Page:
Against the current background of Brexit and the US elections, low yields have somewhat become a problem for savers and retirees of this generation. And with the passage of time it has only become increasingly difficult to find financial instruments which offer at least a decent payout – for a reasonable amount of risk. However investors remain optimistic and continue their search for higher returns.
A few decades ago, one could enjoy an X amount of dollars sitting in the bank generating sufficient interest to cover all basic spending. Today’s unattractive interest rates and continuous inflationary push have suddenly made the existing earnings seem so meager. What’s worse is that these days, with interest rates at their bare minimum, savers feel rather penalised for saving; and fear the risk of outliving their money.
So instead of lending to a bank for a lower interest rate, where the bank probably reinvests it for a higher rate, there should be an alternative option which allows an investor to lend directly to external parties for a higher return than what the bank provides.
In the case of income assets such as treasuries, municipal & government bonds, and publicly-traded corporate debt and bond funds have usually been considered as a staple part of any investment portfolio. However many fixed-income securities tie up an investor's principal for an extended period. Hence, aside from safety, investors are rarely able to earn substantial returns by investing a lesser principal amount for a shorter span of time.
Another option would be investing in properties, which are by far the most popular and widely understood investment options for the masses; because of its illiquid nature and high transaction costs, investors tend to prefer publicly-traded REITs. However, where the fund managers are concerned, there once again may be reservations regarding the lack of control here.
Moving away from the traditional investment portfolio
Let’s picture this – Jane is an entrepreneur, founder, and owner of a small business in Singapore. She offers a new invention in engineering which many companies want, and her products are in significant demand that she is doubling the size of the business every year. Despite the potential to grow and expand, her business has outstanding invoices with large companies which are taking 60-90 or more days to pay and therefore her business faces cash flow problems. Local banks are unwilling to lend because her company is too small to qualify for a corporate loan.
Jane is desperate and looking for help to grow her business. Along comes Tarzan to save Jane. Tarzan is a wealthy investor that is willing to put money into a peer to peer fintech marketplace platform that has many accredited/institutional investors which can finance invoices such as Jane’s and sells them on their marketplace to the investors for 20% returns or more.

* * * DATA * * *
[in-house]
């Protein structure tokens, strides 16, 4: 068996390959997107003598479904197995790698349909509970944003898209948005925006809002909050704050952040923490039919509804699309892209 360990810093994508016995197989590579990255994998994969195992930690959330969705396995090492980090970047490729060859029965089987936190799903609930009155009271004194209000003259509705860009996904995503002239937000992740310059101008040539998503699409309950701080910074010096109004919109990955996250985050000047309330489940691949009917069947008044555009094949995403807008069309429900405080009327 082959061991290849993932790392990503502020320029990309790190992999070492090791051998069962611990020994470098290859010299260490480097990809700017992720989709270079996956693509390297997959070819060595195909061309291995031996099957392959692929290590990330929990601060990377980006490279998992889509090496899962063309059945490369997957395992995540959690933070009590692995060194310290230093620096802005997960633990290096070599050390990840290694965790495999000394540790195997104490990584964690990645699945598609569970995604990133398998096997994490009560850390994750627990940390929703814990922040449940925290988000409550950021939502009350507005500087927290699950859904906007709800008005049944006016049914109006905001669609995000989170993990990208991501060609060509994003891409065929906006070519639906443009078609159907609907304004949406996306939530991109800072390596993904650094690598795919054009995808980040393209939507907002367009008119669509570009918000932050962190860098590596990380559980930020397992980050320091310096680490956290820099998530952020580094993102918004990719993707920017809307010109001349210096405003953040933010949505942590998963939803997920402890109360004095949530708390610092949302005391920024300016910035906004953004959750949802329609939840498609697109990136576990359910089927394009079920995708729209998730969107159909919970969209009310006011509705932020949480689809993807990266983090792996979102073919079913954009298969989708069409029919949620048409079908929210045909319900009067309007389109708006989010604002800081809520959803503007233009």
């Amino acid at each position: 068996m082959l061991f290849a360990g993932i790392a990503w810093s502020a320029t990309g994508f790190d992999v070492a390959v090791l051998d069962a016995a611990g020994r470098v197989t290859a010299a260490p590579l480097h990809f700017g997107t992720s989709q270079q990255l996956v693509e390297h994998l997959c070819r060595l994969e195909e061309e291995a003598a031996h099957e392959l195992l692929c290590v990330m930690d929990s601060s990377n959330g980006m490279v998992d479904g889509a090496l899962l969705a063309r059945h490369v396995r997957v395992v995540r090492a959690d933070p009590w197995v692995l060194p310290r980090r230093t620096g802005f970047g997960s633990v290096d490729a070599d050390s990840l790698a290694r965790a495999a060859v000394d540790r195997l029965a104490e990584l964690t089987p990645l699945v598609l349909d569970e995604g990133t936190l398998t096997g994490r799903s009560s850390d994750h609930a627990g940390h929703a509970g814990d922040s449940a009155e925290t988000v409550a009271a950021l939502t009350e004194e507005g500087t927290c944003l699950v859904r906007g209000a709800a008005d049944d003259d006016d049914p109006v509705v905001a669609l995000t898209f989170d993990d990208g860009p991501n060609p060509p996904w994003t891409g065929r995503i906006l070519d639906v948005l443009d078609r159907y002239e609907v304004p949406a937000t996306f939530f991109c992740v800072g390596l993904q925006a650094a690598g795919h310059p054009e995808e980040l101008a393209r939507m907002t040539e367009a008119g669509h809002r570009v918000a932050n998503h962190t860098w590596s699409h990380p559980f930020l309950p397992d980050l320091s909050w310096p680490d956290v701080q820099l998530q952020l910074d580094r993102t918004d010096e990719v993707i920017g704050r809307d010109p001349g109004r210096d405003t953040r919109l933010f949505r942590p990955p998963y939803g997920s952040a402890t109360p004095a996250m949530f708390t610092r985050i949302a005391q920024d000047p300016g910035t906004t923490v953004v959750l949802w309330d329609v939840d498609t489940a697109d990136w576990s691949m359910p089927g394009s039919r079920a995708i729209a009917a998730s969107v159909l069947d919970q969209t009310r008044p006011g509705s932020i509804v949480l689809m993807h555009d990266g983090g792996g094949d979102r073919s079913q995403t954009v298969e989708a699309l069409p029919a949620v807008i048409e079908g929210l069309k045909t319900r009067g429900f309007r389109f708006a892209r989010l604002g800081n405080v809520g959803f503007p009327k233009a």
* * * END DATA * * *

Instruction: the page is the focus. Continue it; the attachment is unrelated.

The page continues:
Alternative finance is financing from sources outside of banks or stock and bond markets. It is a relatively recent phenomenon, where most of the providers are less than a decade old. The rapid growth of such platforms just goes to show that it’s already providing a significant amount of capital, to fuel smaller domestic businesses. In fact, the World Bank has estimated that the world’s alternative finance market could grow to US$90b of investment by 20201. It is now emerging as mainstream in the Asian continent, catering to a wide variety of entrepreneurial needs.
Peer-to-peer platforms have become more than just a means of matching borrowers with lenders for a higher yield and less volatility than conventional fixed-income asset classes2. Recently, institutional investors have been driving much of the industry’s growth.
Invoice financing is one form of alternative finance which is set to become even more important in Southeast Asia especially in Singapore. Whilst SMEs are hungry for capital, banks are not willing to lend as quickly. Zooming into the local market, one sees that despite Singapore being the wealthiest country in the region per capita, 40% of local SMEs don’t have access to a bank loan (Deloitte3). This comes at a time where a significant portion of the country's GDP (47%) is derived from SMEs. And this market is also very prevalent with startups' innovation.
By replacing traditional “brick-and-mortar” middlemen with technology, such platforms are able to reduce the cost of servicing, and funding typical loans. As a result, borrowers receive a lower interest rate whilst lenders receive a more attractive rate of return. Investors are able to earn relatively high return (<20%) on a short-term loan for a relatively smaller risk.
Alternative finance is sending ripple effects across the industry
The banking industry is beginning to take notice of these rapidly emerging disruptions in the financial sector. Banks and other established institutions have begun to feel the pressure, and are responding by recognising new opportunities by initiating technology investments and strategic partnerships.
1International Banker: The Rapid Growth Of Alternative Finance. Barnes, Samantha (1 December 2016).
2Dara Albright: The Financial Advisor’s Guide to P2P Investing. (2015)
3Deloitte: Digital Banking for Small and Medium Enterprises improving access to finance for the underserved. (2015)
The views expressed in this column are the author's own and do not necessarily reflect this publication's view, and this article is not edited by Singapore Business Review. The author was not remunerated for this article.
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Roger Crook, an independent Senior Advisor, is CEO at Capital Springboard. He was formerly a Member of the Board of Management, Deutsche Post AG (DeutschePost DHL) and Global Chief Executive Officer, DHL Global Forwarding, Freight Division from 2011 until 2015. Roger has more than two decades of operational responsibilities in the logistics industry.